Health and safety in Benin



With Dr Felicity Nicholson. For up-to-date information on health issues across Africaclick here

Benin, like most parts of Africa, is home to several tropical diseases unfamiliar to people living in more temperate and sanitary climates. However, with adequate preparation, and a sensible attitude to malaria prevention, the chances of serious mishap are small.

To put this in perspective, your greatest concern after malaria should not be the combined exotica of venomous snakes, stampeding wildlife, gun-happy soldiers or the ebola virus, but something altogether more mundane: a road accident. Within Benin, a range of adequate (but well short of world-class) clinics, hospitals and pharmacies can be found around Cotonou and other major towns.

Facilities are far more limited and basic in rural areas. Doctors and pharmacists will generally only speak French, although at major hospitals in Cotonou a good English-speaking doctor can normally be found. Consultation and laboratory fees (in particular malaria tests) are inexpensive by international standards – so if in doubt, seek medical help.

Safety in Benin

Major hazards

People new to exotic travel often worry about tropical diseases, but it is accidents that are most likely to cart you off to hospital. Road accidents are very common in many parts of Benin, so be aware and do what you can to reduce risks: try to travel during daylight hours and refuse to be driven by a drunk.

Probably the biggest threat your to safety in Benin is while swimming in the sea, particularly during the wet season, when the water is rough and the currents strong. Many people drown each year and the so-called ‘lifeguards’ at Grand-Popo are nothing of the sort. Unless you are a very strong and experienced swimmer in rough waters then keep well away.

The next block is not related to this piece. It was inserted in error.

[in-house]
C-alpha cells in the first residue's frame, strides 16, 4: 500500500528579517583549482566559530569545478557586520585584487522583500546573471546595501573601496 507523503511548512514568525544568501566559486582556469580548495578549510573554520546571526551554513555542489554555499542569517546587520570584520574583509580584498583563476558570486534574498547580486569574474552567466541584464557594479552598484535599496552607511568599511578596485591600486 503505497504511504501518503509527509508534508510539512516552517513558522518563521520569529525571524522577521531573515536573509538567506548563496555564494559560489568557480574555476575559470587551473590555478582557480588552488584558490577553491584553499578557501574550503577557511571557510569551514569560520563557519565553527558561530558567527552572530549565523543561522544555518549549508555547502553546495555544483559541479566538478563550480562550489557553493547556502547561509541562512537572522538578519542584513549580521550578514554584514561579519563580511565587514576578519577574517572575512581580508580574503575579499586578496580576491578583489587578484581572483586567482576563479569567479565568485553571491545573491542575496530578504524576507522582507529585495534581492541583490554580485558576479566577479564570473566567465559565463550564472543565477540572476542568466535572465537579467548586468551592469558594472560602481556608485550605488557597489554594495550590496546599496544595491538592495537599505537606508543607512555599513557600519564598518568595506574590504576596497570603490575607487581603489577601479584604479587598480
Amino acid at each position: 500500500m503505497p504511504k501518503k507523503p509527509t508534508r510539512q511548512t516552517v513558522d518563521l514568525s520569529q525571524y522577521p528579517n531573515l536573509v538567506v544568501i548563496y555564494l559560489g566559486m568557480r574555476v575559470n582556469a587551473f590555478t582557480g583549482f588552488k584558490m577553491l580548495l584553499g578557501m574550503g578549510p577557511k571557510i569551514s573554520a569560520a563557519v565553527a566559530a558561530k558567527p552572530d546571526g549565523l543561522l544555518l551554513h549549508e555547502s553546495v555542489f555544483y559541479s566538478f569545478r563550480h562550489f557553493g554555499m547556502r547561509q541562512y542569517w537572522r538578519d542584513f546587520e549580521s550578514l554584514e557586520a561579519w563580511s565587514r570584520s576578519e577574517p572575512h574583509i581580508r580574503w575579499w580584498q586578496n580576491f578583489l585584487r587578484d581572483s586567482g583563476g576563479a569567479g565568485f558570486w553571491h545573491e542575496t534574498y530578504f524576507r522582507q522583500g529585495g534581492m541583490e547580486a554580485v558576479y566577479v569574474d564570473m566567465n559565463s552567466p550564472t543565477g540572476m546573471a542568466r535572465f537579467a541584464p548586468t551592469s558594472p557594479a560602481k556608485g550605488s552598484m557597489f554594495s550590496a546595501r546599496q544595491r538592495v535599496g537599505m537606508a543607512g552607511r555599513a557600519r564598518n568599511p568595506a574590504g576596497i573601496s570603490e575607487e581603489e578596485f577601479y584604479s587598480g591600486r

Women travellers

Benin is a very macho society and women travellers, especially those travelling alone, should expect some unwanted attention. In almost all cases this will be limited to men trying to start conversations with you, officials using their power to have more of your company than is really needed, and general whistling and cat-calls.

Sexual assault or rape against female travellers is very rare. Women should be careful if out in bars and clubs alone at night in the bigger towns, but the risk is really no greater and in fact normally less than you would face at home. However, things may change as tourism increases, and it’s certainly sensible to listen to local advice about any areas where violent (or petty) crime is rife.

Female hygiene items are only reliably available in Cotonou and possibly Parakou.

Travelling with a disability

Benin would be a very hard country for travellers with a disability to travel in. People will go out of their way to try and help you, but the simple fact of the matter is that there are no disabled facilities, pavements are non-existent, roads and paths rough, and elevators are only available in a few topend international chain hotels in Cotonou.

These same hotels are the only ones where you might find mobility-impaired rooms available. For further information, the UK’s website provides general advice and practical information for travellers with disabilities preparing for overseas travel.

LGBTQ+ travellers

LGBTQ+ travellers should be very discreet. As with almost all sub-Saharan countries homosexuality is deeply – sometimes violently – frowned upon and most of sub-Saharan Africa simply does not believe that lesbianism exists.

On the positive side, it’s common for men to hold hands as a sign of friendship and for travellers (foreign or Beninese) of the same sex to share hotel rooms (but not beds), and so as long as there are no public displays of affection (other than hand holding), then few people would likely realise.

Travelling with children

Benin’s small size and generally reasonable roads and fairly comfortable hotels means that it’s one of the better West African countries for (very) adventurous family travel. However, it definitely suits older children (ten years plus) more than young children. Younger children are likely to find it too hot and humid and the towns are hardly child-friendly.